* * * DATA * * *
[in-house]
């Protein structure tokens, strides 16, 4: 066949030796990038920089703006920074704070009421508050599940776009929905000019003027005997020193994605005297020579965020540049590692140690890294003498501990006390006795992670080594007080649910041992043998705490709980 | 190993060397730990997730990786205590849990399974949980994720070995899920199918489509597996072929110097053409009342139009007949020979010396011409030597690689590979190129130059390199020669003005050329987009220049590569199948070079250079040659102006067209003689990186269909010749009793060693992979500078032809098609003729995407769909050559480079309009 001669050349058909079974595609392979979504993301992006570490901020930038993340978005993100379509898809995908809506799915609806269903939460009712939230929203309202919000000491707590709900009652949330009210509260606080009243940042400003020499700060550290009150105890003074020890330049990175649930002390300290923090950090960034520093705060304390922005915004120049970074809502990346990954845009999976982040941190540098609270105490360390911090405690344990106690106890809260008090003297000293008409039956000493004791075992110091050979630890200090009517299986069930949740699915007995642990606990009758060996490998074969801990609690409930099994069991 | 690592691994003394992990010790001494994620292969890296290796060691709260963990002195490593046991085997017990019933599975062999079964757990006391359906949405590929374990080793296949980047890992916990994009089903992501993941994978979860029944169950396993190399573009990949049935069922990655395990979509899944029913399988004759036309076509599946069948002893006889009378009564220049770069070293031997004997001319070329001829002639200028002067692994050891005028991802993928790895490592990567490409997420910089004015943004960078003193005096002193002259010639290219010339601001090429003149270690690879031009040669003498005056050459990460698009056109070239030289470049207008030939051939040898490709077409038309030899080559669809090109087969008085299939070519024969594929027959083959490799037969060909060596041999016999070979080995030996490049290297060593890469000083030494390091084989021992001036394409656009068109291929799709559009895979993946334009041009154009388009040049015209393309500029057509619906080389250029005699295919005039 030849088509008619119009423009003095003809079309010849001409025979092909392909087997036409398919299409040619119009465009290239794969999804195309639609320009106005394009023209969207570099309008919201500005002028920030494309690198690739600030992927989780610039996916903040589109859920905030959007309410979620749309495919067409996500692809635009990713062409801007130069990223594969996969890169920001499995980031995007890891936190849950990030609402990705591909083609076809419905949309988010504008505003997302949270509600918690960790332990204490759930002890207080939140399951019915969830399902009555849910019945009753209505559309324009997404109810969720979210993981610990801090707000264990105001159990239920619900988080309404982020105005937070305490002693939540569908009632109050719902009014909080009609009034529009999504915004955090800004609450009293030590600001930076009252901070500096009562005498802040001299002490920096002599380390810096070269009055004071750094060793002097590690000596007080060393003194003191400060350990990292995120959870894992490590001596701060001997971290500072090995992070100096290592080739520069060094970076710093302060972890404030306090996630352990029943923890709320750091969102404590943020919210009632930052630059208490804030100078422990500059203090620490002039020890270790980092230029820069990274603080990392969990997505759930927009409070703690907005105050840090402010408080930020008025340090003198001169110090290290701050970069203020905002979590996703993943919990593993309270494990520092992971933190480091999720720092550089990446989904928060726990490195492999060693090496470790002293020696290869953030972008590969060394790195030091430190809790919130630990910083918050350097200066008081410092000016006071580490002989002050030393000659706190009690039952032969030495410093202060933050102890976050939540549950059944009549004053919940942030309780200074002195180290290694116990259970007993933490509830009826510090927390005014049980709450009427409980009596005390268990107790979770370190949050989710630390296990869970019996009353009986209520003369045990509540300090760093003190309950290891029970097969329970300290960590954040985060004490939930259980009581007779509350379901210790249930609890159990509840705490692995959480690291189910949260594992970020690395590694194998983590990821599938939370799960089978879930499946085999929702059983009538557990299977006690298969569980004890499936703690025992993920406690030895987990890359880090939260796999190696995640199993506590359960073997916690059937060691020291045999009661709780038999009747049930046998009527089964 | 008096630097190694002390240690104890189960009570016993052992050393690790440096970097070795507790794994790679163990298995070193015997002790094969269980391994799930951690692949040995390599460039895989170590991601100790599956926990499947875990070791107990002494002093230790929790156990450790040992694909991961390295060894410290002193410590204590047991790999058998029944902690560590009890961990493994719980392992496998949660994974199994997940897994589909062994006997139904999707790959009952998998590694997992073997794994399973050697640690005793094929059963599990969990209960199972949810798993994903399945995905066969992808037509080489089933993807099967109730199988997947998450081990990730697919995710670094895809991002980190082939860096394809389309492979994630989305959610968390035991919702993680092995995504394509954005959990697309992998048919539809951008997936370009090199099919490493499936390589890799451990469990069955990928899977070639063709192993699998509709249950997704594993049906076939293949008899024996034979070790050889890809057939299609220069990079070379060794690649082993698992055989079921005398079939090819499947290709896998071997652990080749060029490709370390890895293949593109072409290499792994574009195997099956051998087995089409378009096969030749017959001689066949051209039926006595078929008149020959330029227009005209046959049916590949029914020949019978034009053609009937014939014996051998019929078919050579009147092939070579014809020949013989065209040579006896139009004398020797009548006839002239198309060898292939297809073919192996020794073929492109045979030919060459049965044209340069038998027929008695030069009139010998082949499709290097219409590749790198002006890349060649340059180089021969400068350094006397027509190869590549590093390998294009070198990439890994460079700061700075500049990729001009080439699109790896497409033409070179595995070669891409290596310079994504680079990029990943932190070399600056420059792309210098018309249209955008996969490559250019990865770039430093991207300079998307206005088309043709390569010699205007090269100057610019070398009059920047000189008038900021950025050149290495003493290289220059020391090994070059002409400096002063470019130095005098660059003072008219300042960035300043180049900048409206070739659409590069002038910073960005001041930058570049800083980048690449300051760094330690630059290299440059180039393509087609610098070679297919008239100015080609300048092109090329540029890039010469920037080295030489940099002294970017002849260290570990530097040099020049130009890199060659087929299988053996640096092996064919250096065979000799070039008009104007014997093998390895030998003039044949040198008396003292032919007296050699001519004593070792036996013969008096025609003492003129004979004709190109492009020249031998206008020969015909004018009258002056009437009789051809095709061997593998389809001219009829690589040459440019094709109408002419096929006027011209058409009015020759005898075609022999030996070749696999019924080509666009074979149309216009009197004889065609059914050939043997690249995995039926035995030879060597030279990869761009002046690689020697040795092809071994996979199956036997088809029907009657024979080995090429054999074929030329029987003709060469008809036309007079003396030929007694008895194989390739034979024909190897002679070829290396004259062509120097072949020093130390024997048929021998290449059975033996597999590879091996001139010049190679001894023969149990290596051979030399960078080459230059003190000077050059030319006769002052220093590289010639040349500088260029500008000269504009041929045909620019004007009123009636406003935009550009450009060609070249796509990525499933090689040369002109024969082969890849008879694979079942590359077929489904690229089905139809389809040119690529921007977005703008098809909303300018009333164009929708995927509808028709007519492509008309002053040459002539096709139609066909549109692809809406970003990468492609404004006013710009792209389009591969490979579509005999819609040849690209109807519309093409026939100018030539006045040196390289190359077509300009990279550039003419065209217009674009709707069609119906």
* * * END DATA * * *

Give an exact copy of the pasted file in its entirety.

[in-house]
């Protein structure tokens, strides 16, 4: 066949030796990038920089703006920074704070009421508050599940776009929905000019003027005997020193994605005297020579965020540049590692140690890294003498501990006390006795992670080594007080649910041992043998705490709980 | 190993060397730990997730990786205590849990399974949980994720070995899920199918489509597996072929110097053409009342139009007949020979010396011409030597690689590979190129130059390199020669003005050329987009220049590569199948070079250079040659102006067209003689990186269909010749009793060693992979500078032809098609003729995407769909050559480079309009 001669050349058909079974595609392979979504993301992006570490901020930038993340978005993100379509898809995908809506799915609806269903939460009712939230929203309202919000000491707590709900009652949330009210509260606080009243940042400003020499700060550290009150105890003074020890330049990175649930002390300290923090950090960034520093705060304390922005915004120049970074809502990346990954845009999976982040941190540098609270105490360390911090405690344990106690106890809260008090003297000293008409039956000493004791075992110091050979630890200090009517299986069930949740699915007995642990606990009758060996490998074969801990609690409930099994069991 | 690592691994003394992990010790001494994620292969890296290796060691709260963990002195490593046991085997017990019933599975062999079964757990006391359906949405590929374990080793296949980047890992916990994009089903992501993941994978979860029944169950396993190399573009990949049935069922990655395990979509899944029913399988004759036309076509599946069948002893006889009378009564220049770069070293031997004997001319070329001829002639200028002067692994050891005028991802993928790895490592990567490409997420910089004015943004960078003193005096002193002259010639290219010339601001090429003149270690690879031009040669003498005056050459990460698009056109070239030289470049207008030939051939040898490709077409038309030899080559669809090109087969008085299939070519024969594929027959083959490799037969060909060596041999016999070979080995030996490049290297060593890469000083030494390091084989021992001036394409656009068109291929799709559009895979993946334009041009154009388009040049015209393309500029057509619906080389250029005699295919005039 030849088509008619119009423009003095003809079309010849001409025979092909392909087997036409398919299409040619119009465009290239794969999804195309639609320009106005394009023209969207570099309008919201500005002028920030494309690198690739600030992927989780610039996916903040589109859920905030959007309410979620749309495919067409996500692809635009990713062409801007130069990223594969996969890169920001499995980031995007890891936190849950990030609402990705591909083609076809419905949309988010504008505003997302949270509600918690960790332990204490759930002890207080939140399951019915969830399902009555849910019945009753209505559309324009997404109810969720979210993981610990801090707000264990105001159990239920619900988080309404982020105005937070305490002693939540569908009632109050719902009014909080009609009034529009999504915004955090800004609450009293030590600001930076009252901070500096009562005498802040001299002490920096002599380390810096070269009055004071750094060793002097590690000596007080060393003194003191400060350990990292995120959870894992490590001596701060001997971290500072090995992070100096290592080739520069060094970076710093302060972890404030306090996630352990029943923890709320750091969102404590943020919210009632930052630059208490804030100078422990500059203090620490002039020890270790980092230029820069990274603080990392969990997505759930927009409070703690907005105050840090402010408080930020008025340090003198001169110090290290701050970069203020905002979590996703993943919990593993309270494990520092992971933190480091999720720092550089990446989904928060726990490195492999060693090496470790002293020696290869953030972008590969060394790195030091430190809790919130630990910083918050350097200066008081410092000016006071580490002989002050030393000659706190009690039952032969030495410093202060933050102890976050939540549950059944009549004053919940942030309780200074002195180290290694116990259970007993933490509830009826510090927390005014049980709450009427409980009596005390268990107790979770370190949050989710630390296990869970019996009353009986209520003369045990509540300090760093003190309950290891029970097969329970300290960590954040985060004490939930259980009581007779509350379901210790249930609890159990509840705490692995959480690291189910949260594992970020690395590694194998983590990821599938939370799960089978879930499946085999929702059983009538557990299977006690298969569980004890499936703690025992993920406690030895987990890359880090939260796999190696995640199993506590359960073997916690059937060691020291045999009661709780038999009747049930046998009527089964 | 008096630097190694002390240690104890189960009570016993052992050393690790440096970097070795507790794994790679163990298995070193015997002790094969269980391994799930951690692949040995390599460039895989170590991601100790599956926990499947875990070791107990002494002093230790929790156990450790040992694909991961390295060894410290002193410590204590047991790999058998029944902690560590009890961990493994719980392992496998949660994974199994997940897994589909062994006997139904999707790959009952998998590694997992073997794994399973050697640690005793094929059963599990969990209960199972949810798993994903399945995905066969992808037509080489089933993807099967109730199988997947998450081990990730697919995710670094895809991002980190082939860096394809389309492979994630989305959610968390035991919702993680092995995504394509954005959990697309992998048919539809951008997936370009090199099919490493499936390589890799451990469990069955990928899977070639063709192993699998509709249950997704594993049906076939293949008899024996034979070790050889890809057939299609220069990079070379060794690649082993698992055989079921005398079939090819499947290709896998071997652990080749060029490709370390890895293949593109072409290499792994574009195997099956051998087995089409378009096969030749017959001689066949051209039926006595078929008149020959330029227009005209046959049916590949029914020949019978034009053609009937014939014996051998019929078919050579009147092939070579014809020949013989065209040579006896139009004398020797009548006839002239198309060898292939297809073919192996020794073929492109045979030919060459049965044209340069038998027929008695030069009139010998082949499709290097219409590749790198002006890349060649340059180089021969400068350094006397027509190869590549590093390998294009070198990439890994460079700061700075500049990729001009080439699109790896497409033409070179595995070669891409290596310079994504680079990029990943932190070399600056420059792309210098018309249209955008996969490559250019990865770039430093991207300079998307206005088309043709390569010699205007090269100057610019070398009059920047000189008038900021950025050149290495003493290289220059020391090994070059002409400096002063470019130095005098660059003072008219300042960035300043180049900048409206070739659409590069002038910073960005001041930058570049800083980048690449300051760094330690630059290299440059180039393509087609610098070679297919008239100015080609300048092109090329540029890039010469920037080295030489940099002294970017002849260290570990530097040099020049130009890199060659087929299988053996640096092996064919250096065979000799070039008009104007014997093998390895030998003039044949040198008396003292032919007296050699001519004593070792036996013969008096025609003492003129004979004709190109492009020249031998206008020969015909004018009258002056009437009789051809095709061997593998389809001219009829690589040459440019094709109408002419096929006027011209058409009015020759005898075609022999030996070749696999019924080509666009074979149309216009009197004889065609059914050939043997690249995995039926035995030879060597030279990869761009002046690689020697040795092809071994996979199956036997088809029907009657024979080995090429054999074929030329029987003709060469008809036309007079003396030929007694008895194989390739034979024909190897002679070829290396004259062509120097072949020093130390024997048929021998290449059975033996597999590879091996001139010049190679001894023969149990290596051979030399960078080459230059003190000077050059030319006769002052220093590289010639040349500088260029500008000269504009041929045909620019004007009123009636406003935009550009450009060609070249796509990525499933090689040369002109024969082969890849008879694979079942590359077929489904690229089905139809389809040119690529921007977005703008098809909303300018009333164009929708995927509808028709007519492509008309002053040459002539096709139609066909549109692809809406970003990468492609404004006013710009792209389009591969490979579509005999819609040849690209109807519309093409026939100018030539006045040196390289190359077509300009990279550039003419065209217009674009709707069609119906």